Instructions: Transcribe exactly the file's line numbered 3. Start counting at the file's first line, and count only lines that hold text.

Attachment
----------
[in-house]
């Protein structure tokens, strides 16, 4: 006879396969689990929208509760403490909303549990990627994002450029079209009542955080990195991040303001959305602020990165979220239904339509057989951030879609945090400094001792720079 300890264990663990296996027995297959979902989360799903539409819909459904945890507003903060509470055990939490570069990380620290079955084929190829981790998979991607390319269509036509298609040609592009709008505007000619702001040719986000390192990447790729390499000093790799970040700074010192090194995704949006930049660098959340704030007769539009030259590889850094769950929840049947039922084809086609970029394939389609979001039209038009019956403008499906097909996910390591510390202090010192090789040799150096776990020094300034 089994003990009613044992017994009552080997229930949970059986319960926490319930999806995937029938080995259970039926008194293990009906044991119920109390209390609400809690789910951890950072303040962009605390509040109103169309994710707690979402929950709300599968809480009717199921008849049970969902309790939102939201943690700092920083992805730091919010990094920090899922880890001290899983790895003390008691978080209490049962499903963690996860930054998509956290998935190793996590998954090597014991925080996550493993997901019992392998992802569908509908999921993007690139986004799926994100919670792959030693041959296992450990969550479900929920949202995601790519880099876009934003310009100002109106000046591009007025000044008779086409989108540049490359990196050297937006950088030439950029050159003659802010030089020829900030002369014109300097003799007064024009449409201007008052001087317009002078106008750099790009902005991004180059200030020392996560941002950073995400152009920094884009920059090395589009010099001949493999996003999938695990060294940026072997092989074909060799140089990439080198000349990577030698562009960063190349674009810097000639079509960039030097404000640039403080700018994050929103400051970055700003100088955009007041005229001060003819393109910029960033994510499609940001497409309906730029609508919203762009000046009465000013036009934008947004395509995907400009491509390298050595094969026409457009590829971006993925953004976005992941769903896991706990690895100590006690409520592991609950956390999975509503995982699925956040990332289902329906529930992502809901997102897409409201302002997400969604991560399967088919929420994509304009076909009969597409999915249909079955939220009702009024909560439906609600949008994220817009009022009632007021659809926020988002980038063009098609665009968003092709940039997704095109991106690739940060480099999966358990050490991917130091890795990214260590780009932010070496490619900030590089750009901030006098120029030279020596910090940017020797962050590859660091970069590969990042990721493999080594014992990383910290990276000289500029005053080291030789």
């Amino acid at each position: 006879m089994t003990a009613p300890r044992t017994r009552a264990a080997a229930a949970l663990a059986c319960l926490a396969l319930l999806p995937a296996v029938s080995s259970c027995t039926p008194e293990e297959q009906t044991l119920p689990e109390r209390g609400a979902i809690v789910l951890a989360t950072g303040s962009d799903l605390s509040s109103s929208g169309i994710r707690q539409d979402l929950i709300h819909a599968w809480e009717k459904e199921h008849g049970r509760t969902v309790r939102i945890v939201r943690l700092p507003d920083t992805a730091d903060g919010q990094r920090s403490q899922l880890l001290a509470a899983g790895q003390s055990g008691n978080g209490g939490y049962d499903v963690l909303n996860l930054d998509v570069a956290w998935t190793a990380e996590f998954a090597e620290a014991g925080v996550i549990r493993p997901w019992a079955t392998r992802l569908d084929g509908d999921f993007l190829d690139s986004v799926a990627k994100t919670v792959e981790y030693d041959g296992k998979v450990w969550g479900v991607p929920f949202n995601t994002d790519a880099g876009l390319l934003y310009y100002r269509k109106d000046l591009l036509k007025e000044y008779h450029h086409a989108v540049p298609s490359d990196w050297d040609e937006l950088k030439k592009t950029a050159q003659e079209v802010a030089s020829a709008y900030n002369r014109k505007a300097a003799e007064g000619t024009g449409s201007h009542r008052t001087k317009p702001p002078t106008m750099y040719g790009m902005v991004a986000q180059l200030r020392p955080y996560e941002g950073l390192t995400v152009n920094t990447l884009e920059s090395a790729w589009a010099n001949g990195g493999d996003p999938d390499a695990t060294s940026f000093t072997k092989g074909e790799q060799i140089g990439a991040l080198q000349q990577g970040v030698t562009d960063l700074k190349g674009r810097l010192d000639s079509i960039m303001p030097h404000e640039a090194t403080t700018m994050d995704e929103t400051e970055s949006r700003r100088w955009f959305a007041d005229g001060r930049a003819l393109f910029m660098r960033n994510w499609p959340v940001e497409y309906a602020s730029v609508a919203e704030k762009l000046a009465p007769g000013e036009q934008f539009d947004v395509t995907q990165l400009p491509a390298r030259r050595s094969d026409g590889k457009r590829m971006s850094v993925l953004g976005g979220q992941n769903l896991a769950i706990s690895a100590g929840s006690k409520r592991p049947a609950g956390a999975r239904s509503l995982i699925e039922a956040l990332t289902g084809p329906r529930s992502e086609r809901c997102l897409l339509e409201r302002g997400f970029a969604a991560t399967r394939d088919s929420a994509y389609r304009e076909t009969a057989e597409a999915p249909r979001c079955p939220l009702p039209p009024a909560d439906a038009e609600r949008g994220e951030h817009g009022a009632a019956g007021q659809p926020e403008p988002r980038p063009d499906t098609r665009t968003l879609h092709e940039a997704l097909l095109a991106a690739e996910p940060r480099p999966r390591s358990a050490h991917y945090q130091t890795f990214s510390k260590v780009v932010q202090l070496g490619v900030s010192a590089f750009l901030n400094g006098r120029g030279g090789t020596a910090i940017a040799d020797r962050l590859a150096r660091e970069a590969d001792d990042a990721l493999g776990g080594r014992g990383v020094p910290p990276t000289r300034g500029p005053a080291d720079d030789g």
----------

């Amino acid at each position: 006879m089994t003990a009613p300890r044992t017994r009552a264990a080997a229930a949970l663990a059986c319960l926490a396969l319930l999806p995937a296996v029938s080995s259970c027995t039926p008194e293990e297959q009906t044991l119920p689990e109390r209390g609400a979902i809690v789910l951890a989360t950072g303040s962009d799903l605390s509040s109103s929208g169309i994710r707690q539409d979402l929950i709300h819909a599968w809480e009717k459904e199921h008849g049970r509760t969902v309790r939102i945890v939201r943690l700092p507003d920083t992805a730091d903060g919010q990094r920090s403490q899922l880890l001290a509470a899983g790895q003390s055990g008691n978080g209490g939490y049962d499903v963690l909303n996860l930054d998509v570069a956290w998935t190793a990380e996590f998954a090597e620290a014991g925080v996550i549990r493993p997901w019992a079955t392998r992802l569908d084929g509908d999921f993007l190829d690139s986004v799926a990627k994100t919670v792959e981790y030693d041959g296992k998979v450990w969550g479900v991607p929920f949202n995601t994002d790519a880099g876009l390319l934003y310009y100002r269509k109106d000046l591009l036509k007025e000044y008779h450029h086409a989108v540049p298609s490359d990196w050297d040609e937006l950088k030439k592009t950029a050159q003659e079209v802010a030089s020829a709008y900030n002369r014109k505007a300097a003799e007064g000619t024009g449409s201007h009542r008052t001087k317009p702001p002078t106008m750099y040719g790009m902005v991004a986000q180059l200030r020392p955080y996560e941002g950073l390192t995400v152009n920094t990447l884009e920059s090395a790729w589009a010099n001949g990195g493999d996003p999938d390499a695990t060294s940026f000093t072997k092989g074909e790799q060799i140089g990439a991040l080198q000349q990577g970040v030698t562009d960063l700074k190349g674009r810097l010192d000639s079509i960039m303001p030097h404000e640039a090194t403080t700018m994050d995704e929103t400051e970055s949006r700003r100088w955009f959305a007041d005229g001060r930049a003819l393109f910029m660098r960033n994510w499609p959340v940001e497409y309906a602020s730029v609508a919203e704030k762009l000046a009465p007769g000013e036009q934008f539009d947004v395509t995907q990165l400009p491509a390298r030259r050595s094969d026409g590889k457009r590829m971006s850094v993925l953004g976005g979220q992941n769903l896991a769950i706990s690895a100590g929840s006690k409520r592991p049947a609950g956390a999975r239904s509503l995982i699925e039922a956040l990332t289902g084809p329906r529930s992502e086609r809901c997102l897409l339509e409201r302002g997400f970029a969604a991560t399967r394939d088919s929420a994509y389609r304009e076909t009969a057989e597409a999915p249909r979001c079955p939220l009702p039209p009024a909560d439906a038009e609600r949008g994220e951030h817009g009022a009632a019956g007021q659809p926020e403008p988002r980038p063009d499906t098609r665009t968003l879609h092709e940039a997704l097909l095109a991106a690739e996910p940060r480099p999966r390591s358990a050490h991917y945090q130091t890795f990214s510390k260590v780009v932010q202090l070496g490619v900030s010192a590089f750009l901030n400094g006098r120029g030279g090789t020596a910090i940017a040799d020797r962050l590859a150096r660091e970069a590969d001792d990042a990721l493999g776990g080594r014992g990383v020094p910290p990276t000289r300034g500029p005053a080291d720079d030789g």